We need both of these systems working properly in order to be healthy. Our sympathetic system helps us to run away from danger and perform outrageous feats of athleticism when activated properly. Our parasympathetic system helps us to prepare for sleep and improve digestion and absorbtion of vital nutrients.

Life is really about finding a balance between these subsystems of your nervous system. It’s extremely common in our stressed out world to be sympathetic dominant. This dominance is what leads many people to have problems like high blood pressure, irritable bowel syndrome, diabetes, and other chronic illness.

While we cannot always control the environment that causes us to be stressed out, there are things we can do in our daily lives to help activate our vagus nerve and turn on our parasympathetic nervous system.

The Vagus Nerve and Cancer

So that’s all well and good, but how does that line up with something as deadly as cancer?

The authors used a metric called Heart Rate Variability(HRV) to monitor activity of the vagus nerve. Heart Rate Variability monitors the rhythm changes between consecutive heart beats and is highly correlated to the activity of the vagus nerve.

In previous studies, high HRV scores have been associated with lower tumor burden and increased survival in cancer patients. [1,2,3] but it wasn’t known whether high vagal activity was the cause of improvement or just a characteristic of people that recover well.

Here’s what the authors of this study found:

Patients with prostate cancer and colorectal cancer were studied. The stage of cancer and heart rate variability were measured before treatment to see if they predicted tumor markers at a 6 month follow up.

Image from Paper: https://www.researchgate.net/publication/263740124_If_you_have_an_active_vagus_nerve_cancer_stage_may_no_longer_be_important

Prostate Cancer markers and HRV Image from researchgate.net copy of paper: https://goo.gl/3AJWZ3

Image from paper: https://www.researchgate.net/publication/263740124_If_you_have_an_active_vagus_nerve_cancer_stage_may_no_longer_be_important

Colorectral Cancer markers and HRV Image from Researchgate.net paper copy: https://goo.gl/3AJWZ3

 These graphs were the most eye opening part of the paper. Each graph shows the presence of cancer biomarkers. For prostate cancer they used Prostate Specific Antigen (PSA). For colorectal cancer they used CarcinoEmbryonic Antigen (CEA).

These graphs show that patients with high vagal nerve activity (high HRV) had substantially lower levels of tumor markers in their system compared to patients with low vagal nerve activity (low HRV) in late stage cancer. This was true even when accounting for age and treatment differences. What does this mean?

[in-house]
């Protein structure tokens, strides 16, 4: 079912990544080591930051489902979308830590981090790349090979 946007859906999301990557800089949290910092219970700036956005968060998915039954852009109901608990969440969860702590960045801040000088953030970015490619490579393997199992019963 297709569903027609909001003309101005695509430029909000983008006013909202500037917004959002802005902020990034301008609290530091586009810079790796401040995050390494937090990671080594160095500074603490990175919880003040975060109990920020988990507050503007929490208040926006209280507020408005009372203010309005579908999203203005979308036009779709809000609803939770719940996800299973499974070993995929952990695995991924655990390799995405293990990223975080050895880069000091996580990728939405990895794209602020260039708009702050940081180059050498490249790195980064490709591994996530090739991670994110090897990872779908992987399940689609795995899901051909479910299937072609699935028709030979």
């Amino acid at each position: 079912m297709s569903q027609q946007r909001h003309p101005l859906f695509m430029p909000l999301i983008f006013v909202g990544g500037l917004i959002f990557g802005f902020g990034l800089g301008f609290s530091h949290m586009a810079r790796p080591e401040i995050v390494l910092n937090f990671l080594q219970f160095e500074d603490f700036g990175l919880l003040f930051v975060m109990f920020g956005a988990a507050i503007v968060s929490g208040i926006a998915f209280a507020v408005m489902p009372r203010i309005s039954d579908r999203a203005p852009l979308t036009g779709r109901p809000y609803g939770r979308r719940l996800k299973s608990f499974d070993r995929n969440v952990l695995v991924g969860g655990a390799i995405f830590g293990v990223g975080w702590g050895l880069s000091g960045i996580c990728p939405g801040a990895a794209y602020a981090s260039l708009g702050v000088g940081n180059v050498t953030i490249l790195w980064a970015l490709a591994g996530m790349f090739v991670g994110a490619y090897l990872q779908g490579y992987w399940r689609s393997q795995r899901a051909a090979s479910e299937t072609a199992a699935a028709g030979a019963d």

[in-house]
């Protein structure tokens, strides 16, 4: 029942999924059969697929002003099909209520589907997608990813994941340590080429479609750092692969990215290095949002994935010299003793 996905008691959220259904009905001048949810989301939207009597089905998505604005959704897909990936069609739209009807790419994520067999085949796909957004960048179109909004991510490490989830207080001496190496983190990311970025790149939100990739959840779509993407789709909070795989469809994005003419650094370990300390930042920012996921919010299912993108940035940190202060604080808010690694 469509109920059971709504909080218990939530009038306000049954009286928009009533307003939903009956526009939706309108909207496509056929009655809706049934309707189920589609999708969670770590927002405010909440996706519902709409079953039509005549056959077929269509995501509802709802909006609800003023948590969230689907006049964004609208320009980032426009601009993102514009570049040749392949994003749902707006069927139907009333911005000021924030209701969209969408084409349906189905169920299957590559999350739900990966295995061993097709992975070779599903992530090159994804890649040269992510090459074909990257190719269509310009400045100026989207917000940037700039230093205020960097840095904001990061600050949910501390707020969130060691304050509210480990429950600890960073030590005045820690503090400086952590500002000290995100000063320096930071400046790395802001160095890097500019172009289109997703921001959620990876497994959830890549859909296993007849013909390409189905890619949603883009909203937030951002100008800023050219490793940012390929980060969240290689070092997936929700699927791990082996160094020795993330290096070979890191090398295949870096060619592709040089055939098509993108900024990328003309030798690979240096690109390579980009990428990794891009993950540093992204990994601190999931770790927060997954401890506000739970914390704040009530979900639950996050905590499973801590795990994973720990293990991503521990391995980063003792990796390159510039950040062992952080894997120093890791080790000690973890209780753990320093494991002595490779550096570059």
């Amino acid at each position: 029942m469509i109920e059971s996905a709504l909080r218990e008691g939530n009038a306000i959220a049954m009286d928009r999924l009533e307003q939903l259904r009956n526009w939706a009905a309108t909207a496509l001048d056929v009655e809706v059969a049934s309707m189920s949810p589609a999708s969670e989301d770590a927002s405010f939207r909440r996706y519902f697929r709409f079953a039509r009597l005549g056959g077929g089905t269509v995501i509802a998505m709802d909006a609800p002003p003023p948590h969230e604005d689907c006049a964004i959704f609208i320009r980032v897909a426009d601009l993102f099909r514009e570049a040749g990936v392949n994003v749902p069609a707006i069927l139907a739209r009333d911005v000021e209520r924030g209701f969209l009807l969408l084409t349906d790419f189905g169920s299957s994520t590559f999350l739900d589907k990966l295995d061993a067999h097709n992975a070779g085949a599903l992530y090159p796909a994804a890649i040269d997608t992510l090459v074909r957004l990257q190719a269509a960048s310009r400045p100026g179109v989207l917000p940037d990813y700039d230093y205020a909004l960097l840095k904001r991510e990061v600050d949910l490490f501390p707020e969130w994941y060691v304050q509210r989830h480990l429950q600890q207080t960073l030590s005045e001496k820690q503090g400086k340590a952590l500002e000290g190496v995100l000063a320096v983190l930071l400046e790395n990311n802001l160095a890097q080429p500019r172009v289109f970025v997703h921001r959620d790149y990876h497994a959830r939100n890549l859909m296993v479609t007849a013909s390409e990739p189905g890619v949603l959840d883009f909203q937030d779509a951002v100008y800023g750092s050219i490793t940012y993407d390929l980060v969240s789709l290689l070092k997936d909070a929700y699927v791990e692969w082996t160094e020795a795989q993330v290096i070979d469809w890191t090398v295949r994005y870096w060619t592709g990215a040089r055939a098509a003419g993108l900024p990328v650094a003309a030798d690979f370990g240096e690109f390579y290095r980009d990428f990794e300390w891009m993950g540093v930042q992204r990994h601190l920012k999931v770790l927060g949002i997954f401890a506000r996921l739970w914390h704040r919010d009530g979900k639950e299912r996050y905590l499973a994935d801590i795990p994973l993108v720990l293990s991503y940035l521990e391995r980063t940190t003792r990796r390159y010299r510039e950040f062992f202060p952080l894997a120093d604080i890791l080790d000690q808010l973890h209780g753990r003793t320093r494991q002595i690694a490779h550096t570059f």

If you have metastatic or late stage cancer, having higher vagal activity can reduce your tumor burden and improve your odds at recovery.

Can I Improve my Vagus Nerve Activity?

So can you actually improve your vagus nerve activity, or is it something that you’re born with? As it turns out, there are not shortage of things that you can do to help improve your heart rate variability. These interventions include:

Regular activity and exercise
Diet and Gut Bacteria Changes
Yoga
Acupuncture
Meditation, Stress Management, Biofeedback
Massage (Even in Infants)
Chiropractic

And that was just from a quick search on Pubmed.

The point being:

Heart rate variability/vagal activity is something you can change whenever you want.

Not a Cancer Treatment

Now here’s where things get sticky and why I don’t post about cancer in my blog. In the alternative medicine world, it’s easy for some people to take the results of one study, and extrapolate in a way to say that makes it out to be the big thing to cure cancer naturally.

 Changing your vagal tone and HRV is NOT about treating cancer, and anyone using the above methods as a stand alone methodology of curing cancer is foolish.

Getting better function from your vagus nerve is about creating higher resilience in your body’s response to stress isn’t just good for cancer. It’s good for just about everything from post-exercise recovery to post-heart attack recovery.

Regardless of your condition, a better adaptation to stress benefits the body as a whole.

Tools for You

Heart Rate Variability is one of the metrics that we measure on patients in our office. It helps us keep a gauge of a patient’s autonomic nervous system in response to a Structural Correction program.

Fortunately, technology has evolved to the point where you can actually measure this on yourself regularly right from your own phone. While I have never used these apps before, these tools can provide a motivated patient to take their own measurements comfortably from their own home. Here are the highest rated tools:

Polar H7 Blue Tooth Smart Heart Rate Monitor (Starting at $55)

Elite HRV App (Free)

I suggest taking measurements over the course of a few days to get some baseline data before you start seeing what creates positive change. It’s important to control for certain variables. I would start by taking your HRV the first the in the morning so it helps eliminates some confounding variables. Remember that HRV can be influenced by numerous factors including sleep, prescription drugs, diet, and timing of the test.. It’s up to you to find the right combination that works for you.

Use these measurements to time your post-workout recovery, physiologic response to new treatments, or even the impact that sleep has on our overall health. While it’s not a full-proof measurement by any means, it’s a non-invasive and significant marker for overall health and well-being.